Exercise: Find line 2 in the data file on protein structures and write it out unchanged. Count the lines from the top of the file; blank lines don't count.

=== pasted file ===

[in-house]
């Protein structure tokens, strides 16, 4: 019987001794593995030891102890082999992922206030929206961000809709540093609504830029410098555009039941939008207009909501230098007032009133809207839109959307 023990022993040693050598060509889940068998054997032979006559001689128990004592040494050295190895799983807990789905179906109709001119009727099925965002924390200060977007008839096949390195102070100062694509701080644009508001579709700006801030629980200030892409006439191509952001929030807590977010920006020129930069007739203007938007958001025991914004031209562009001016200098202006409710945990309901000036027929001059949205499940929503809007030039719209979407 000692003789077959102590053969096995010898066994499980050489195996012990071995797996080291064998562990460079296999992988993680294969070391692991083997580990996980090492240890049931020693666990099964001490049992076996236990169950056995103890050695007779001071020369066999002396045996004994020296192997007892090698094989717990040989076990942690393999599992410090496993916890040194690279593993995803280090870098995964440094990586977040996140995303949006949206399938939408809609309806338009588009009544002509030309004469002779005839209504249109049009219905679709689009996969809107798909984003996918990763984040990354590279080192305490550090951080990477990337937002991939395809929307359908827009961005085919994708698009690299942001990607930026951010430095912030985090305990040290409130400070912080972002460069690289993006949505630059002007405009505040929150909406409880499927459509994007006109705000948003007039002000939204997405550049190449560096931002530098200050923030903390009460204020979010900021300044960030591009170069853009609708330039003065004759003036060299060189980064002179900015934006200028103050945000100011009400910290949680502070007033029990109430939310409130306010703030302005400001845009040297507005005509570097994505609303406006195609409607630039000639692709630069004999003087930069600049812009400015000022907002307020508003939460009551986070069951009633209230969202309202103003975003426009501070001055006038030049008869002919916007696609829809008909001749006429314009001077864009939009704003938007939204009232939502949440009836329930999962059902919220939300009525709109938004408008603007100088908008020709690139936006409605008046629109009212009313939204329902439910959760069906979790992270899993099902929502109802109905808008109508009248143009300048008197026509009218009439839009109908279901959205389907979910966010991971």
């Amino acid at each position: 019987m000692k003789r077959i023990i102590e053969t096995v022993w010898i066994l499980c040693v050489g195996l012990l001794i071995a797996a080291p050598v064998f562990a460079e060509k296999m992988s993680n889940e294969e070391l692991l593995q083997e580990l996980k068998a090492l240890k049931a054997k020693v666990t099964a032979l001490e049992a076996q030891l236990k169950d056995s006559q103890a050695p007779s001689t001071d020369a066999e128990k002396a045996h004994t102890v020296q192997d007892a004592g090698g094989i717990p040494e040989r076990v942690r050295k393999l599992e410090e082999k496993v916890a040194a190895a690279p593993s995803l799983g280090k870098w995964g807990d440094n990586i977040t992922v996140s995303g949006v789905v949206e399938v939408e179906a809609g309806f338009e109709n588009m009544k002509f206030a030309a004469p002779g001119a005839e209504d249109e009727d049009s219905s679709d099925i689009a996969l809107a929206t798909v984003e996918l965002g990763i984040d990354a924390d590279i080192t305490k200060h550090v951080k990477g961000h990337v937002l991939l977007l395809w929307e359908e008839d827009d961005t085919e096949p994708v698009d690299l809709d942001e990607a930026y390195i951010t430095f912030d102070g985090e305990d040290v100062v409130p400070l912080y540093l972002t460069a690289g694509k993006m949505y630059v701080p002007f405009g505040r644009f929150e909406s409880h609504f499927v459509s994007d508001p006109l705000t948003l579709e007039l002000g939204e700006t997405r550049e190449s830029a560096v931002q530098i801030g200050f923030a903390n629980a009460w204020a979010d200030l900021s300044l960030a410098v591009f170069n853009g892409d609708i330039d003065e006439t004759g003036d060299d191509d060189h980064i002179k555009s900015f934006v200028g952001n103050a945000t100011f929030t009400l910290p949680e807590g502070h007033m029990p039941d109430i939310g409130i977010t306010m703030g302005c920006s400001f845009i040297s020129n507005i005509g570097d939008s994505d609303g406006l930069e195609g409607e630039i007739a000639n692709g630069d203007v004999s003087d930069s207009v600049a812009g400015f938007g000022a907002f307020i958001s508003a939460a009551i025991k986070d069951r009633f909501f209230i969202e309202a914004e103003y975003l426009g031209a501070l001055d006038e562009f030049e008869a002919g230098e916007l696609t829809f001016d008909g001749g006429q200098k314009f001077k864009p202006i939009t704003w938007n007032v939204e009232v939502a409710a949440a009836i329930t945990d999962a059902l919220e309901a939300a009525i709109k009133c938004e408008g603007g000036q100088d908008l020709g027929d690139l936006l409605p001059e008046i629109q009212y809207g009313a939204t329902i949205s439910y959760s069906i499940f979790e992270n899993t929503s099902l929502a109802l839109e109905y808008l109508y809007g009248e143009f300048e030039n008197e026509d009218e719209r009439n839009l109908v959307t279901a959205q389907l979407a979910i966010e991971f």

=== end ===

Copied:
């Protein structure tokens, strides 16, 4: 019987001794593995030891102890082999992922206030929206961000809709540093609504830029410098555009039941939008207009909501230098007032009133809207839109959307 023990022993040693050598060509889940068998054997032979006559001689128990004592040494050295190895799983807990789905179906109709001119009727099925965002924390200060977007008839096949390195102070100062694509701080644009508001579709700006801030629980200030892409006439191509952001929030807590977010920006020129930069007739203007938007958001025991914004031209562009001016200098202006409710945990309901000036027929001059949205499940929503809007030039719209979407 000692003789077959102590053969096995010898066994499980050489195996012990071995797996080291064998562990460079296999992988993680294969070391692991083997580990996980090492240890049931020693666990099964001490049992076996236990169950056995103890050695007779001071020369066999002396045996004994020296192997007892090698094989717990040989076990942690393999599992410090496993916890040194690279593993995803280090870098995964440094990586977040996140995303949006949206399938939408809609309806338009588009009544002509030309004469002779005839209504249109049009219905679709689009996969809107798909984003996918990763984040990354590279080192305490550090951080990477990337937002991939395809929307359908827009961005085919994708698009690299942001990607930026951010430095912030985090305990040290409130400070912080972002460069690289993006949505630059002007405009505040929150909406409880499927459509994007006109705000948003007039002000939204997405550049190449560096931002530098200050923030903390009460204020979010900021300044960030591009170069853009609708330039003065004759003036060299060189980064002179900015934006200028103050945000100011009400910290949680502070007033029990109430939310409130306010703030302005400001845009040297507005005509570097994505609303406006195609409607630039000639692709630069004999003087930069600049812009400015000022907002307020508003939460009551986070069951009633209230969202309202103003975003426009501070001055006038030049008869002919916007696609829809008909001749006429314009001077864009939009704003938007939204009232939502949440009836329930999962059902919220939300009525709109938004408008603007100088908008020709690139936006409605008046629109009212009313939204329902439910959760069906979790992270899993099902929502109802109905808008109508009248143009300048008197026509009218009439839009109908279901959205389907979910966010991971």